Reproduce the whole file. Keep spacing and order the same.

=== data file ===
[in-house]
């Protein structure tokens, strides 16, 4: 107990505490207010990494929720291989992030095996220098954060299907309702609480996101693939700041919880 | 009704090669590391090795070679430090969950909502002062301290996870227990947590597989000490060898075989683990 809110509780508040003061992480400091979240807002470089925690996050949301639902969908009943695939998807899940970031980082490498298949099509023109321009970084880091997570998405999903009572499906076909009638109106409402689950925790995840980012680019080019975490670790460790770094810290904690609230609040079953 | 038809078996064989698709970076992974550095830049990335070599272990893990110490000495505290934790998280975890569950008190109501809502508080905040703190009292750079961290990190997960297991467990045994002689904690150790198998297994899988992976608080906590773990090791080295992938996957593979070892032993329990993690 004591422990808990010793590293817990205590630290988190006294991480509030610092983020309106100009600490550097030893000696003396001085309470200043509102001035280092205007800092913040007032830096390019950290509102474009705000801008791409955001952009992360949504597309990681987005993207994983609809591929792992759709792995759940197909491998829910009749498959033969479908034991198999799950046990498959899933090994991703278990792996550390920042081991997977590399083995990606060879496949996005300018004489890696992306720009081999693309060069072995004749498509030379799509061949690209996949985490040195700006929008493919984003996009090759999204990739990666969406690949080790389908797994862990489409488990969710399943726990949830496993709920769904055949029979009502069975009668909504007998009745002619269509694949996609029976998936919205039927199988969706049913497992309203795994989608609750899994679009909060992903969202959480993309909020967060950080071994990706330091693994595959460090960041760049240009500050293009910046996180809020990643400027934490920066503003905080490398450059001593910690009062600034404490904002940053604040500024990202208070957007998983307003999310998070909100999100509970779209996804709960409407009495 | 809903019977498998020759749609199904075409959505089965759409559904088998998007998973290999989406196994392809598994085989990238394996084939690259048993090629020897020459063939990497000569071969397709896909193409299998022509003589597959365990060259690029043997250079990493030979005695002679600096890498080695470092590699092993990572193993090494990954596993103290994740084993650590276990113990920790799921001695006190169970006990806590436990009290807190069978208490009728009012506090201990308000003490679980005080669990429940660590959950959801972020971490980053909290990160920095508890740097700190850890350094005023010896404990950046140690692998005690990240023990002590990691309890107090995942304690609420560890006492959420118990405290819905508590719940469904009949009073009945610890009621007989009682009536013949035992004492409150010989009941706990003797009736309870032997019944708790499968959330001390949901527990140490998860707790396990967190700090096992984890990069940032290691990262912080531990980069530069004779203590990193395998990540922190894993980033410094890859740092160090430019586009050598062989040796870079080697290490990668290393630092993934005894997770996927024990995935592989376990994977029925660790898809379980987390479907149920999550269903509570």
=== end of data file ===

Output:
[in-house]
């Protein structure tokens, strides 16, 4: 107990505490207010990494929720291989992030095996220098954060299907309702609480996101693939700041919880 | 009704090669590391090795070679430090969950909502002062301290996870227990947590597989000490060898075989683990 809110509780508040003061992480400091979240807002470089925690996050949301639902969908009943695939998807899940970031980082490498298949099509023109321009970084880091997570998405999903009572499906076909009638109106409402689950925790995840980012680019080019975490670790460790770094810290904690609230609040079953 | 038809078996064989698709970076992974550095830049990335070599272990893990110490000495505290934790998280975890569950008190109501809502508080905040703190009292750079961290990190997960297991467990045994002689904690150790198998297994899988992976608080906590773990090791080295992938996957593979070892032993329990993690 004591422990808990010793590293817990205590630290988190006294991480509030610092983020309106100009600490550097030893000696003396001085309470200043509102001035280092205007800092913040007032830096390019950290509102474009705000801008791409955001952009992360949504597309990681987005993207994983609809591929792992759709792995759940197909491998829910009749498959033969479908034991198999799950046990498959899933090994991703278990792996550390920042081991997977590399083995990606060879496949996005300018004489890696992306720009081999693309060069072995004749498509030379799509061949690209996949985490040195700006929008493919984003996009090759999204990739990666969406690949080790389908797994862990489409488990969710399943726990949830496993709920769904055949029979009502069975009668909504007998009745002619269509694949996609029976998936919205039927199988969706049913497992309203795994989608609750899994679009909060992903969202959480993309909020967060950080071994990706330091693994595959460090960041760049240009500050293009910046996180809020990643400027934490920066503003905080490398450059001593910690009062600034404490904002940053604040500024990202208070957007998983307003999310998070909100999100509970779209996804709960409407009495 | 809903019977498998020759749609199904075409959505089965759409559904088998998007998973290999989406196994392809598994085989990238394996084939690259048993090629020897020459063939990497000569071969397709896909193409299998022509003589597959365990060259690029043997250079990493030979005695002679600096890498080695470092590699092993990572193993090494990954596993103290994740084993650590276990113990920790799921001695006190169970006990806590436990009290807190069978208490009728009012506090201990308000003490679980005080669990429940660590959950959801972020971490980053909290990160920095508890740097700190850890350094005023010896404990950046140690692998005690990240023990002590990691309890107090995942304690609420560890006492959420118990405290819905508590719940469904009949009073009945610890009621007989009682009536013949035992004492409150010989009941706990003797009736309870032997019944708790499968959330001390949901527990140490998860707790396990967190700090096992984890990069940032290691990262912080531990980069530069004779203590990193395998990540922190894993980033410094890859740092160090430019586009050598062989040796870079080697290490990668290393630092993934005894997770996927024990995935592989376990994977029925660790898809379980987390479907149920999550269903509570």